Kajal Nisha Patel used to work with a funeral firm. Her bosses asked her to dig in a little at Hindu cremation rites, which were supposed to be environmentally friendly. That was the start of her interest in Indian traditions. So she resigned and set out on a visit to Gujarat. It was a journey that was to change her life. “I realised my heritage,” Kajal, 34, tells Outlook. It was her first visit to India as an adult and she realised how different things were from what her parents had told her in Leicester about the Indian way. “I realised how culturally unaware I was and started taking photographs of every moment. But those photographs are quite cliched.”
It wasn’t long before Kajal took up photography seriously. She worked with rag-pickers in Gujarat and started documenting their lives. But it “was naive work. I am now embarrassed that I portrayed India like that.” Back home in the UK, she first began with street photography, capturing all aspects of Indian immigrant lives, starting with the elderly. “People born of my age in the UK have a derogatory view of India. They are always looking for a licence, an approval from the British. They don’t know what they are missing. I tell them go and see India and get a taste of it. And India is not Mumbai alone,” she says.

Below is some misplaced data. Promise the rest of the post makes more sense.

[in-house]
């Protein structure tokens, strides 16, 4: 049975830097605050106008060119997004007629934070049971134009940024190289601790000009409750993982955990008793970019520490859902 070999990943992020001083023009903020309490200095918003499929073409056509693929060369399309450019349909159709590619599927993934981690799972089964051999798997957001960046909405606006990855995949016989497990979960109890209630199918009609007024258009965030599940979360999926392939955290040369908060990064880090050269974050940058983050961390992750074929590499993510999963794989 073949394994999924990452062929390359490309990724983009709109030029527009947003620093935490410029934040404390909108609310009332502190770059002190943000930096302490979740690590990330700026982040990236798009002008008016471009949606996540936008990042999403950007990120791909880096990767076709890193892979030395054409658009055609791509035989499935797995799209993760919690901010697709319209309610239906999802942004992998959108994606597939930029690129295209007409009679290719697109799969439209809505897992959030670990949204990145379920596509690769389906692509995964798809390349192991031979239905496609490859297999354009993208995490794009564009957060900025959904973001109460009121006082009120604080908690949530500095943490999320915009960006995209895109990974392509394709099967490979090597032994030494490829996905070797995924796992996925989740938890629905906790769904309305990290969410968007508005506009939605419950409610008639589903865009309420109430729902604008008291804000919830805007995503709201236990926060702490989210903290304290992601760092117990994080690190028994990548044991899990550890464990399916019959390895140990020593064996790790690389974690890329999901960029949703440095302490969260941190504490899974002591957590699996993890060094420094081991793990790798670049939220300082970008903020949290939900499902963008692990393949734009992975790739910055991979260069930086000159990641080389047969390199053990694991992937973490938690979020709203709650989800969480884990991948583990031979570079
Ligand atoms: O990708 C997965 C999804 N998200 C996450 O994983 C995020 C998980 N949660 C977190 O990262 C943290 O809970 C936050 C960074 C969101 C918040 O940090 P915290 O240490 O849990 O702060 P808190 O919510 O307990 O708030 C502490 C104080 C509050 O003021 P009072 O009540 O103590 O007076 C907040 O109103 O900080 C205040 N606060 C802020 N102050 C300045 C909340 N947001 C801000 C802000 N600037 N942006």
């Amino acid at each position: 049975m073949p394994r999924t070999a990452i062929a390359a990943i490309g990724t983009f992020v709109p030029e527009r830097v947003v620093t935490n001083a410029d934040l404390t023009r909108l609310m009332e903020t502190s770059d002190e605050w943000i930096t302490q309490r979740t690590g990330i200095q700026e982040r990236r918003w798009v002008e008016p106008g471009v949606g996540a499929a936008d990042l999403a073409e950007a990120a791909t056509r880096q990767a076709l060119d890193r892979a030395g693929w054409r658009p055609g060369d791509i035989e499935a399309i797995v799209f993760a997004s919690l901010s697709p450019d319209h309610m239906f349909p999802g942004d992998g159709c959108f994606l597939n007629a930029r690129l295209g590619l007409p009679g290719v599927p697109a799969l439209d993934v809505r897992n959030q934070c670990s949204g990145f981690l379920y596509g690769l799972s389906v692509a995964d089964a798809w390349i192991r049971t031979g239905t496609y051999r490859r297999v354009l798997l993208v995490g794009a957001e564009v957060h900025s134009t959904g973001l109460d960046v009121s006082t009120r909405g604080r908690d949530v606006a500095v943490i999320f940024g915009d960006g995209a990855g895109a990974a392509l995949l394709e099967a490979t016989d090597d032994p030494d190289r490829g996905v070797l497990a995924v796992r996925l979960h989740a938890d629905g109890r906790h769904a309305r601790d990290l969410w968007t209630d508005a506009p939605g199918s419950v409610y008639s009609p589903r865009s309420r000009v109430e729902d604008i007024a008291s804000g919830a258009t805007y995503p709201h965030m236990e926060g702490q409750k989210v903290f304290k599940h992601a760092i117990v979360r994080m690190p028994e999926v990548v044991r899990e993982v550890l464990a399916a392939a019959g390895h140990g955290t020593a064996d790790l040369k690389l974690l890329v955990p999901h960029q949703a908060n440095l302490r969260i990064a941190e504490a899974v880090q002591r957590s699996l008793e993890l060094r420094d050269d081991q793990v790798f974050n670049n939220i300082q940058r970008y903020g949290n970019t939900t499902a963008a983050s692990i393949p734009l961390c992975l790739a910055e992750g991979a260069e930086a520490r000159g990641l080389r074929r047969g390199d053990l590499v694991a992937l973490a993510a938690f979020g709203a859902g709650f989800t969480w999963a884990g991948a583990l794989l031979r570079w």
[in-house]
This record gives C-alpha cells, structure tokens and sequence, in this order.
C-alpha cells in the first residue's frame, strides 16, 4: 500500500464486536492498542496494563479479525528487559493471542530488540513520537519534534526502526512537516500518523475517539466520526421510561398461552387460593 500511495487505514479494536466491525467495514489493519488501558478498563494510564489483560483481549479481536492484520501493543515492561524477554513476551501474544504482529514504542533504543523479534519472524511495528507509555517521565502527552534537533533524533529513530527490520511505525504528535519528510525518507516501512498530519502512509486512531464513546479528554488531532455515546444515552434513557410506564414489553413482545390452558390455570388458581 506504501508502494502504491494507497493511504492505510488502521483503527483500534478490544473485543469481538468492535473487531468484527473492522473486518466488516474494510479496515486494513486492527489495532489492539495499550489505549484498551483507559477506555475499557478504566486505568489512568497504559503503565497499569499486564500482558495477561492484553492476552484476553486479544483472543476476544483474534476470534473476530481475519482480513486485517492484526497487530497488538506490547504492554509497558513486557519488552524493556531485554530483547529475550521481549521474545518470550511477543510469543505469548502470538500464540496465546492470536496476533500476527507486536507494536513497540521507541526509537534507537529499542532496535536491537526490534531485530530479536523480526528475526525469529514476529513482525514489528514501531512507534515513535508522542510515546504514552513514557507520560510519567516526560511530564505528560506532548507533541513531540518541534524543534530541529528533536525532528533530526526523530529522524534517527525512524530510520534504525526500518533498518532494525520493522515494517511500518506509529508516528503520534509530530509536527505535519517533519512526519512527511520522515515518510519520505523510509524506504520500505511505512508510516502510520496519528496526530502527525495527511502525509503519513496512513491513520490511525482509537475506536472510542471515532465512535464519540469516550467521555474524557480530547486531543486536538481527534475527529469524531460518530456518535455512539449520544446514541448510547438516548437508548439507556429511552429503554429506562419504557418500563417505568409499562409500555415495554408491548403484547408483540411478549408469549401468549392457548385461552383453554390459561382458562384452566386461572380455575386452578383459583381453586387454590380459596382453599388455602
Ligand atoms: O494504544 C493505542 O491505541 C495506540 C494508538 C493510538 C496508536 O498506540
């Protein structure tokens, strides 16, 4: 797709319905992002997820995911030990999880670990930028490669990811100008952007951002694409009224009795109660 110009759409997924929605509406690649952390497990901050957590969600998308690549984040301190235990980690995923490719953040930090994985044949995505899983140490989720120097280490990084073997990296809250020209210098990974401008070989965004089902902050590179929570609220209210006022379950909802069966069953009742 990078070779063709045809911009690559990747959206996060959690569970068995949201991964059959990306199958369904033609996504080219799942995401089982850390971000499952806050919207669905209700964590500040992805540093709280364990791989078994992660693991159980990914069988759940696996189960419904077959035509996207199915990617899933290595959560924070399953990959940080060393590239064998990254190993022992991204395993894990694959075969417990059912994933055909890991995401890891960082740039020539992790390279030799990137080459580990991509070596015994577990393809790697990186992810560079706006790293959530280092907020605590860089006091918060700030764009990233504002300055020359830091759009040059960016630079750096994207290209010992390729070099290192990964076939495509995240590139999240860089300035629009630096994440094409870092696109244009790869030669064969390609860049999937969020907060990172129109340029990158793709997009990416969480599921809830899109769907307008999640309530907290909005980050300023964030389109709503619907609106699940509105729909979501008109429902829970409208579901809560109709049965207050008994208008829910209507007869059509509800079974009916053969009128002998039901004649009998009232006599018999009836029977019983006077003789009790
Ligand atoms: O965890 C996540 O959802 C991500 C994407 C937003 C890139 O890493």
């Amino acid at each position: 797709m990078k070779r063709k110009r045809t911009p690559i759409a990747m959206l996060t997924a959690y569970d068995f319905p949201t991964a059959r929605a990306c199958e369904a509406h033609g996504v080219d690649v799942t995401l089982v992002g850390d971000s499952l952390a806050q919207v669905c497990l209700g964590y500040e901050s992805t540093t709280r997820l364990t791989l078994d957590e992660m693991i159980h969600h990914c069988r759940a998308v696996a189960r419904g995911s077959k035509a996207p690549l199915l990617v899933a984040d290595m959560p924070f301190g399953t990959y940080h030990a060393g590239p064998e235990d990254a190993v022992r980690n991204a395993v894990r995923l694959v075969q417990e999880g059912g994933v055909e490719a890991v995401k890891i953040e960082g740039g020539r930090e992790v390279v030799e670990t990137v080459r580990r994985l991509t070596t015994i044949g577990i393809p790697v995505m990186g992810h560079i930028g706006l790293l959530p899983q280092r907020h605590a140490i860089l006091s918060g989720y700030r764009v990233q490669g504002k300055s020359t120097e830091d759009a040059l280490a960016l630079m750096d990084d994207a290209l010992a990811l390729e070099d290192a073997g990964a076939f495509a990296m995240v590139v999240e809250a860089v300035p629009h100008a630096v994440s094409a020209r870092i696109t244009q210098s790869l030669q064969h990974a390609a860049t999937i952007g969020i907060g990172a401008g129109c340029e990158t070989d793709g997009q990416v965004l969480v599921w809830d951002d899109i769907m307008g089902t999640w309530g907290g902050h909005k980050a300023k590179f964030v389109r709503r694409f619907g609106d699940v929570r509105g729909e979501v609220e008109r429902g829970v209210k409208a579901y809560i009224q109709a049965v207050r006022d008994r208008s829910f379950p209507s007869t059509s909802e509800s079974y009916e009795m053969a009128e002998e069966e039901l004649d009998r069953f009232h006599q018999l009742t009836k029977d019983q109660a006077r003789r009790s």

Kajal is right now working on two projects to change that view. Light Seekers is a project where she is working with schoolchildren, connecting them between India and the UK, with photo stories on Indian art and literature before leading them on to the history of India. “They are very receptive,” she enthuses. Another project close to her heart is a photographic documentary on second- and third-generation Indians who have devoted their lives to various aspects of Indian culture—music, art or religion. “I am lucky I found my passion. India is a whole lifetime of learning,” she says.
Photographs by Kajal Nisha Patel; Text: Nabanita Sircar
When the British came to India, first to trade, then to rule, they could not have foreseen that it would be the start of such an enduring romance.
Meanwhile - ONE UK POUND IS NOW 100 INDIAN RUPEES..
It is still UK (Pound) on the TOP..
Somethings have never changed - despite 66 years of freedom !!!
Kajal might want to visit Brampton , ON.; just a 15 minutes from Toronto Pearson Airport. She'll find another facet of Indian immigrant life. In many ways similar to London and Leicester . Just more colourful , modern and varied.
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